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Honors Students Visit South Africa

The Honors students make some friends in the Cape Town townships.
The Honors students make some friends in the Cape Town townships.

Last spring, Honors students in the Global Engagement course took a journey to South Africa to witness firsthand a country moving from years of oppression, violence and strife under the Apartheid system to a nation struggling to transform and rebuild itself. The trip, led by Professor of English Anne-Marie Mallon and Professor of Psychology Karen Jennings, also focused on the psychology of those who undergo personal trauma and who live through traumatic events, and so the students visited sites relevant to the Apartheid era and met with psychologists and trauma workers.

“The course and trip were designed for Global Engagement, and for us to experience the country on a deeper level than we would have if we were just tourists, and it was very successful,” said Holocaust and Genocide Studies major Katherine Marren. “I think I can speak for my classmates when I say that this trip was extremely powerful for everyone—we were all taken out of our comfort zones and learned so much because of that. We heard so many different stories and were able to witness a country in the midst of re-building itself and its ideals.”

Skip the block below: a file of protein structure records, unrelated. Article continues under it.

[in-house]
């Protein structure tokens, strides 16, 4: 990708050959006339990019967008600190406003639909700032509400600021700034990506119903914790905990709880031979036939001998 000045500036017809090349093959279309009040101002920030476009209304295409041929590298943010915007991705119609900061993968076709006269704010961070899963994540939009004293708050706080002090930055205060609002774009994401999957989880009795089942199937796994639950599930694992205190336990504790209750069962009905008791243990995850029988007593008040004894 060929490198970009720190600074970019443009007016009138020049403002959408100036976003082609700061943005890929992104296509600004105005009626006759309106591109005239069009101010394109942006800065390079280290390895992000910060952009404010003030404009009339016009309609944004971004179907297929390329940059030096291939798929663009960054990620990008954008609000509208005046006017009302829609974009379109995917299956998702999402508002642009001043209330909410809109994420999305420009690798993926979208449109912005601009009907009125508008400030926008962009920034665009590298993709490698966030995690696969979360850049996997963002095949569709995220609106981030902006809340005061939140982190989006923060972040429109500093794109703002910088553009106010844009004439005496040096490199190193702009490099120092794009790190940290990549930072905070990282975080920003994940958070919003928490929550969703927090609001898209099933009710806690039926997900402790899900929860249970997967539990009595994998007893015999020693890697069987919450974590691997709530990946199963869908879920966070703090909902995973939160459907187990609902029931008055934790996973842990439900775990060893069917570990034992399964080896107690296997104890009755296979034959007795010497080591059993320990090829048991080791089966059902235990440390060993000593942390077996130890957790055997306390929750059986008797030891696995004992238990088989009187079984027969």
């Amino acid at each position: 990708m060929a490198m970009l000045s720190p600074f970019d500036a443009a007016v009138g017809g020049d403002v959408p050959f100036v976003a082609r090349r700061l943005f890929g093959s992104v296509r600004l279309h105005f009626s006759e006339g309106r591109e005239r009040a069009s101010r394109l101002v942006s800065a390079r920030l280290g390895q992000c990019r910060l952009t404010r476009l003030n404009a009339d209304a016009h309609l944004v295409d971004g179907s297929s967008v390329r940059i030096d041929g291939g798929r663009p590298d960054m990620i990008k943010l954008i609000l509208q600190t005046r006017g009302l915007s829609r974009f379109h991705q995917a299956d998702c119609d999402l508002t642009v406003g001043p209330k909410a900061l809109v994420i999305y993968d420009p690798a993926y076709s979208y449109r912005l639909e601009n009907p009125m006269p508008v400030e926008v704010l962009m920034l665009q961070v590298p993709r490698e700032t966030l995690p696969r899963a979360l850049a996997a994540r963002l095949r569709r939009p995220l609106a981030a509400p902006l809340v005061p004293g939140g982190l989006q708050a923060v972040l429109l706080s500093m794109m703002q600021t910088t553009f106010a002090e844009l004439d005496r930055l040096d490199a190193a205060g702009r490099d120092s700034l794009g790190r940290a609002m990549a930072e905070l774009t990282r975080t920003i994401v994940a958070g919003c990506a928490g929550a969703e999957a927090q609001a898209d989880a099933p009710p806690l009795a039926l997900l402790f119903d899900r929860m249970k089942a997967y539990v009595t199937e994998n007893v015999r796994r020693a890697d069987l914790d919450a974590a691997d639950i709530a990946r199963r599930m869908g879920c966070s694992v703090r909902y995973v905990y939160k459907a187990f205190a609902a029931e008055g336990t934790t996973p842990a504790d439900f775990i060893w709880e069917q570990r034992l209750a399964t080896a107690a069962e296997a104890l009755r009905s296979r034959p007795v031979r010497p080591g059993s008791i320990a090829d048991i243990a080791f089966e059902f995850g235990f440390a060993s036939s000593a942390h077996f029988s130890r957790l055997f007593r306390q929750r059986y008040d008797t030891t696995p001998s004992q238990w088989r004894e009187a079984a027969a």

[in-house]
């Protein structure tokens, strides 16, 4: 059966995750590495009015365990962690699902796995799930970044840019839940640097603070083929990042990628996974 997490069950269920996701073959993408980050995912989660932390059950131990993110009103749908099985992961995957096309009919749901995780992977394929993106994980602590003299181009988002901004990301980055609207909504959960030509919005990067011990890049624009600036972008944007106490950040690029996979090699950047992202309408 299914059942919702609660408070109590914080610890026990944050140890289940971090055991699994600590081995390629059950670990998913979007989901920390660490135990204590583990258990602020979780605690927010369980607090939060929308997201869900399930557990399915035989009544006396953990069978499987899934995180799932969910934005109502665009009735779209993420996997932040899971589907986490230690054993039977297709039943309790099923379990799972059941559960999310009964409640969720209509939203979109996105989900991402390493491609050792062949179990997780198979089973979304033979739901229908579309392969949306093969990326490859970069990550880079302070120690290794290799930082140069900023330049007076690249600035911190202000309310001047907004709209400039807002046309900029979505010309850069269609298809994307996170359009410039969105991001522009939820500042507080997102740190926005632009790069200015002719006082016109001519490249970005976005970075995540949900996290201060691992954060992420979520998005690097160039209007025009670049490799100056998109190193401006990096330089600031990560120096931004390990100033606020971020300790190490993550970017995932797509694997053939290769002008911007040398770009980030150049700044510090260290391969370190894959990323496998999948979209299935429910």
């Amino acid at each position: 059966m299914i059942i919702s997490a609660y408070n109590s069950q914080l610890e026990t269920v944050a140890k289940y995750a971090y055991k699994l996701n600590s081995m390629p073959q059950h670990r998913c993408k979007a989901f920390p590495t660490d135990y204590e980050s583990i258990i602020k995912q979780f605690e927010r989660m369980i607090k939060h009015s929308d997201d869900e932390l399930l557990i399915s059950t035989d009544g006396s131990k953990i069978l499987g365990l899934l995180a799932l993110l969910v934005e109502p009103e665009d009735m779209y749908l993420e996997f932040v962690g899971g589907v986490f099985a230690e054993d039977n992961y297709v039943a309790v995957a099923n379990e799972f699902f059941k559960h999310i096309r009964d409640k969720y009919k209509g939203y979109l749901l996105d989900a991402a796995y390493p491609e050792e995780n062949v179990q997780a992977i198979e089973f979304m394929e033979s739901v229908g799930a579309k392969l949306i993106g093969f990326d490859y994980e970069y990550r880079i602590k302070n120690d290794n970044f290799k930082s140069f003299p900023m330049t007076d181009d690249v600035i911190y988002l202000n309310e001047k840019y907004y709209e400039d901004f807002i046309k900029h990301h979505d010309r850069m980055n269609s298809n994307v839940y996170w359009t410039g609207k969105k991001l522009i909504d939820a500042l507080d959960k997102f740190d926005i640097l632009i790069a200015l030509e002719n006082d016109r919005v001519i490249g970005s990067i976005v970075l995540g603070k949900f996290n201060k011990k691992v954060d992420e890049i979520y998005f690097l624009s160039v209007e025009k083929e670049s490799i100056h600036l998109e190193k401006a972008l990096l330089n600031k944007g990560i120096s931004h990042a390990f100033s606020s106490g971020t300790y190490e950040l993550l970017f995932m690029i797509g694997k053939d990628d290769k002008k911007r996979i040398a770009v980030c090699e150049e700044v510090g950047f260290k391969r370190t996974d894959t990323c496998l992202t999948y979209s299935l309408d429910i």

According to the class/trip syllabus, the goal was for the students to “develop a global perspective on contemporary issues, problems, and events, as well as examine and shape how their own identity as global citizens requires participation in those issues, problems, and events.” From that perspective, the trip was a remarkable success that expanded the students’ awareness of global events and the issues in South Africa. “The trip has had a profound impact on my life and has changed it.” Marren recalled. “I am more aware of my own culture and society, and I feel more of a need to have a global presence. This trip has really solidified for me that I do want to spend some time abroad in my future, helping those recover from conflicts and those stricken by poverty, and I know that many of the other students feel the same way.”

“It was an intense and powerful journey for all of us,” Dr. Mallon said.

Katherine Marren recorded the trip via a blog. For lots of photos and accounts of their adventures, check it out.

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